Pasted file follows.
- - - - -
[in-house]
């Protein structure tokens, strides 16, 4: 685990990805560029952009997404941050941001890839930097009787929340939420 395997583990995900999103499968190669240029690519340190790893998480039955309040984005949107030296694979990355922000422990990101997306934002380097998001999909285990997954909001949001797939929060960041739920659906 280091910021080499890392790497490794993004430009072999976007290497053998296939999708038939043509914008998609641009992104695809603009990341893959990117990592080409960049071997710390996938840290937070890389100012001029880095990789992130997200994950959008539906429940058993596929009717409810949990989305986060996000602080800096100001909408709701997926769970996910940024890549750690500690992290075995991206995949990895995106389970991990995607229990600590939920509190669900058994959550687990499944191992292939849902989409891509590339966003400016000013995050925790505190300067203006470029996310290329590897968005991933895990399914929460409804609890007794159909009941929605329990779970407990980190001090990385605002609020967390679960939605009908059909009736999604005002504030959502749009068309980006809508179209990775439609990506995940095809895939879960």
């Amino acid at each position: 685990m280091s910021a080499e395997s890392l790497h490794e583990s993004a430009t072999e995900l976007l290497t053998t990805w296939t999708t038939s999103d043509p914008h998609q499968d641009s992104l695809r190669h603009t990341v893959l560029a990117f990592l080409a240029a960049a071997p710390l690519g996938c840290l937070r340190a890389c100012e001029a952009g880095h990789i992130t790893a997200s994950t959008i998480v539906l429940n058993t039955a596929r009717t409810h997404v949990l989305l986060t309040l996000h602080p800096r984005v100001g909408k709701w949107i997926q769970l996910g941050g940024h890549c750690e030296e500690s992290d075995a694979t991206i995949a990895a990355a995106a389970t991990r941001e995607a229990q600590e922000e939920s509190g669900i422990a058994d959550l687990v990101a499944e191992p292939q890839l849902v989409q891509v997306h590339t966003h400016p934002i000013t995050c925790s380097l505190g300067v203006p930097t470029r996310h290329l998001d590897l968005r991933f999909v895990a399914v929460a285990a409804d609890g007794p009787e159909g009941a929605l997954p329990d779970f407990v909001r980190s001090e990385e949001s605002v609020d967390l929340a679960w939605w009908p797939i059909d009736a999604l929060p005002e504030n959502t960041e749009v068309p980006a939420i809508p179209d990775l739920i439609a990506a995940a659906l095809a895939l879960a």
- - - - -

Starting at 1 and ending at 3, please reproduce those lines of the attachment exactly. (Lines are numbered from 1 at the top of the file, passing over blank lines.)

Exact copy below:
[in-house]
């Protein structure tokens, strides 16, 4: 685990990805560029952009997404941050941001890839930097009787929340939420 395997583990995900999103499968190669240029690519340190790893998480039955309040984005949107030296694979990355922000422990990101997306934002380097998001999909285990997954909001949001797939929060960041739920659906 280091910021080499890392790497490794993004430009072999976007290497053998296939999708038939043509914008998609641009992104695809603009990341893959990117990592080409960049071997710390996938840290937070890389100012001029880095990789992130997200994950959008539906429940058993596929009717409810949990989305986060996000602080800096100001909408709701997926769970996910940024890549750690500690992290075995991206995949990895995106389970991990995607229990600590939920509190669900058994959550687990499944191992292939849902989409891509590339966003400016000013995050925790505190300067203006470029996310290329590897968005991933895990399914929460409804609890007794159909009941929605329990779970407990980190001090990385605002609020967390679960939605009908059909009736999604005002504030959502749009068309980006809508179209990775439609990506995940095809895939879960």
């Amino acid at each position: 685990m280091s910021a080499e395997s890392l790497h490794e583990s993004a430009t072999e995900l976007l290497t053998t990805w296939t999708t038939s999103d043509p914008h998609q499968d641009s992104l695809r190669h603009t990341v893959l560029a990117f990592l080409a240029a960049a071997p710390l690519g996938c840290l937070r340190a890389c100012e001029a952009g880095h990789i992130t790893a997200s994950t959008i998480v539906l429940n058993t039955a596929r009717t409810h997404v949990l989305l986060t309040l996000h602080p800096r984005v100001g909408k709701w949107i997926q769970l996910g941050g940024h890549c750690e030296e500690s992290d075995a694979t991206i995949a990895a990355a995106a389970t991990r941001e995607a229990q600590e922000e939920s509190g669900i422990a058994d959550l687990v990101a499944e191992p292939q890839l849902v989409q891509v997306h590339t966003h400016p934002i000013t995050c925790s380097l505190g300067v203006p930097t470029r996310h290329l998001d590897l968005r991933f999909v895990a399914v929460a285990a409804d609890g007794p009787e159909g009941a929605l997954p329990d779970f407990v909001r980190s001090e990385e949001s605002v609020d967390l929340a679960w939605w009908p797939i059909d009736a999604l929060p005002e504030n959502t960041e749009v068309p980006a939420i809508p179209d990775l739920i439609a990506a995940a659906l095809a895939l879960a």